Thriving Through Crisis: A Year of Success for the THRIVE Program in Jere, Borno State

Nigerian woman holding the window open of her home
Fatima Musa, a THRIVE participant, all smiles in the mud brick shelter built for her.
December 11, 2023

The Transitioning Households to Recovery from Vulnerability (THRIVE) program has achieved remarkable success after a year of implementation. The program has recorded significant accomplishments and gained valuable insights. THRIVE is an integrated area-based program funded by USAID/BHA and implemented by Catholic Relief Services (CRS) in collaboration with Mercy Corps, Women in New Nigeria (WiNN), and Salient Humanitarian Organization (SHO). It operates in selected Jere Local Government Area (LGA) wards in Borno State.

After the insurgency, families in the affected areas lost their means of livelihood, which translates to food insecurity. One such family was Hadama Tijjani's. Before the insurgency, Hadama and her family lived in Sama village in Konduga LGA.Our family owned a farm on which we planted millet and beans. Every year, we harvest between 30 and 50 bags of beans,” she narrated. When the insurgency started, and their village was attacked, they came to Jere, where they depended on leaves from the bush and whatever they could find to survive. “Sometimes, I go to people's houses to wash and sweep for money while my husband works as a laborer at construction sites,” she explained.

When THRIVE came into Hadama's community, she was overjoyed to have been selected for the food assistance program. “I have seen how hunger drives people into adopting negative coping strategies. I have six daughters and was afraid our suffering would drive them into bad habits. I was relieved when the food distribution began,” she narrated. Hadama, who confirmed that millet was the only meal on their diet before the food assistance program, was enthused about the variety of available food. “Now we can eat eggs, meat, milk, and spaghetti. Even our children look much healthier now,” she said.

Nigerian woman bending over to stir a spoon in a cooking pot
Hadama Tijjani prepares a meal for her family.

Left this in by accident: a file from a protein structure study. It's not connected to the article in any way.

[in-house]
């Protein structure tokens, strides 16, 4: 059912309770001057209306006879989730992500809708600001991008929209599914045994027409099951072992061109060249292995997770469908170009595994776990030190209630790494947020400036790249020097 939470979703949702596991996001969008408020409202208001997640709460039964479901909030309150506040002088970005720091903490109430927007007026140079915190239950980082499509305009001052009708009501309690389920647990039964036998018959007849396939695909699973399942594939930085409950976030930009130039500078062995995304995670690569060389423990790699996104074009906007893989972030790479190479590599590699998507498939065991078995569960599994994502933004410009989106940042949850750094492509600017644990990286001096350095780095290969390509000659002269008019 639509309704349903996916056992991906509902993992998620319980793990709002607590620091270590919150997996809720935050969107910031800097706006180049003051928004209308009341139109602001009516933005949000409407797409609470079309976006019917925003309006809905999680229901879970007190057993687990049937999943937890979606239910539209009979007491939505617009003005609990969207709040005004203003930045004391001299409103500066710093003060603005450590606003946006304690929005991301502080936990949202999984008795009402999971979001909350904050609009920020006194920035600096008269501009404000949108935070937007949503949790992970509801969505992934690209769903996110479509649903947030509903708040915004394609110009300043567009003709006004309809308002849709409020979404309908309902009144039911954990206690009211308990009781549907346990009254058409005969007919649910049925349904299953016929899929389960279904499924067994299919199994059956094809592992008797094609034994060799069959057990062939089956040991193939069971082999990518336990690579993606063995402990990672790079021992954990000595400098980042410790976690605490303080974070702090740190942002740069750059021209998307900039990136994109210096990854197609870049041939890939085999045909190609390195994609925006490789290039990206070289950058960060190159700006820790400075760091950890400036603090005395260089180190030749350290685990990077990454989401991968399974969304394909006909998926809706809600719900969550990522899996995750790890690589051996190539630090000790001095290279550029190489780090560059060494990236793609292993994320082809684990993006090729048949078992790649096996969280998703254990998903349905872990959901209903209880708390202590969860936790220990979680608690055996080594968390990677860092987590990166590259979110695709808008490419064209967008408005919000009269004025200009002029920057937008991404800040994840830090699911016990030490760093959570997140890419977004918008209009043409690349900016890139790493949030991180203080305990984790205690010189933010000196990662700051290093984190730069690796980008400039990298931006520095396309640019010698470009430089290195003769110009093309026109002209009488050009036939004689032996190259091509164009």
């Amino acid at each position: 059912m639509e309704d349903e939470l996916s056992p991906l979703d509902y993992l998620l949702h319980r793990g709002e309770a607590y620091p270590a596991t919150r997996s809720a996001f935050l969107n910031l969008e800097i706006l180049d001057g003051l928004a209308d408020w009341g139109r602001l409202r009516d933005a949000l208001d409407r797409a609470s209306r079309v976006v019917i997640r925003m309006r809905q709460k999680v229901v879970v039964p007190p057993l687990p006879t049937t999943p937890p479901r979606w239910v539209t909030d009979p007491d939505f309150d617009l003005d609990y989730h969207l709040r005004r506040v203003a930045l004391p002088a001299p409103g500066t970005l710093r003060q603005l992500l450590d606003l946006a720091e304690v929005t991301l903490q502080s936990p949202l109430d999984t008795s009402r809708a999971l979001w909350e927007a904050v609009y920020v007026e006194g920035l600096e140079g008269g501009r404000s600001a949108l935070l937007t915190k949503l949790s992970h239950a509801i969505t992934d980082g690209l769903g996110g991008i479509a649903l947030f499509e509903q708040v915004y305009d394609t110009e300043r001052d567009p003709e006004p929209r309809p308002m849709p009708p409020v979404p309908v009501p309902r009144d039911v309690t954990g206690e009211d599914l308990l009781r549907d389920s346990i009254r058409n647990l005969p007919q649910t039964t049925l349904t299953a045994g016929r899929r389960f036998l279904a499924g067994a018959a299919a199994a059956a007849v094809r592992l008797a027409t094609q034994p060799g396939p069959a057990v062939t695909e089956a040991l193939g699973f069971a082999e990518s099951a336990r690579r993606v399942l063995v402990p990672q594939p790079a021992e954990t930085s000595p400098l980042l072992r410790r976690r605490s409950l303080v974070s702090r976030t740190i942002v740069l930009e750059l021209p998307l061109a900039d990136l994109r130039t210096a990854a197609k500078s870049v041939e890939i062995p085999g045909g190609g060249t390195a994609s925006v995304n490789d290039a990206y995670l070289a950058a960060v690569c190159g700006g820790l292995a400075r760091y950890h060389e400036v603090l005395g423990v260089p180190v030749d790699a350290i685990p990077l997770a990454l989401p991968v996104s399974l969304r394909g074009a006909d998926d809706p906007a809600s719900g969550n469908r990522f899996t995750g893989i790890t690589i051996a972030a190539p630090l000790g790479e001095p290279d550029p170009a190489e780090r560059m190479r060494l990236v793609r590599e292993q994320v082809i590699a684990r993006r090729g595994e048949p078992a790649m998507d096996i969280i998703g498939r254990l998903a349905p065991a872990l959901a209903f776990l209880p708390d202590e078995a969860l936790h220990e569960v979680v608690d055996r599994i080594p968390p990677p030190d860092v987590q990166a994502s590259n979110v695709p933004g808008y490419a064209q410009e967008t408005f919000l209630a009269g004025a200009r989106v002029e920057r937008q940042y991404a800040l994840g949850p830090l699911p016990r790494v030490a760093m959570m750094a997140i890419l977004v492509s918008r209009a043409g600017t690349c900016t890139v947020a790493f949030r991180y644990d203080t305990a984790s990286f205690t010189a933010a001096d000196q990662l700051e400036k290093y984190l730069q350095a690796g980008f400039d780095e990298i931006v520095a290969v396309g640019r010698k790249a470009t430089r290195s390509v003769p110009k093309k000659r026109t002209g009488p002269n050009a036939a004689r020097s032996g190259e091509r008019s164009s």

The food assistance participants were divided into three cohorts. Cohort one had 2,394 participants who received food for seven months; 470 participants from cohort one transitioned into agriculture. Four hundred forty-three participants were then registered to receive food for another seven months and formed the second cohort. The program has already enrolled another 2,382 participants to form the third cohort, which will receive food until January 2024.

For Aisha Suleiman, THRIVE was the push she needed to get back on her feet after the insurgency knocked her down. “Before the insurgency, we lived in Mafa. I frequently came to Maiduguri to purchase broilers to rear for Salah and other celebrations,” Aisha narrated. Incessant attacks on her community forced them to leave Mafa and seek refuge in Jere. Life has been complicated ever since for the family of eleven, often going days without food.

Relief came to Aisha and her family when she was profiled to participate in the agricultural component of the THRIVE program. The program's approach is such that participants first receive food assistance for four months before they fully transition into agriculture. Aisha received 10 Broiler chickens and inputs for the backyard garden.When my husband saw that I was given chickens, ‘they have given you the opportunity to restart what you were doing in Mafa’, he exclaimed,” Aisha narrated.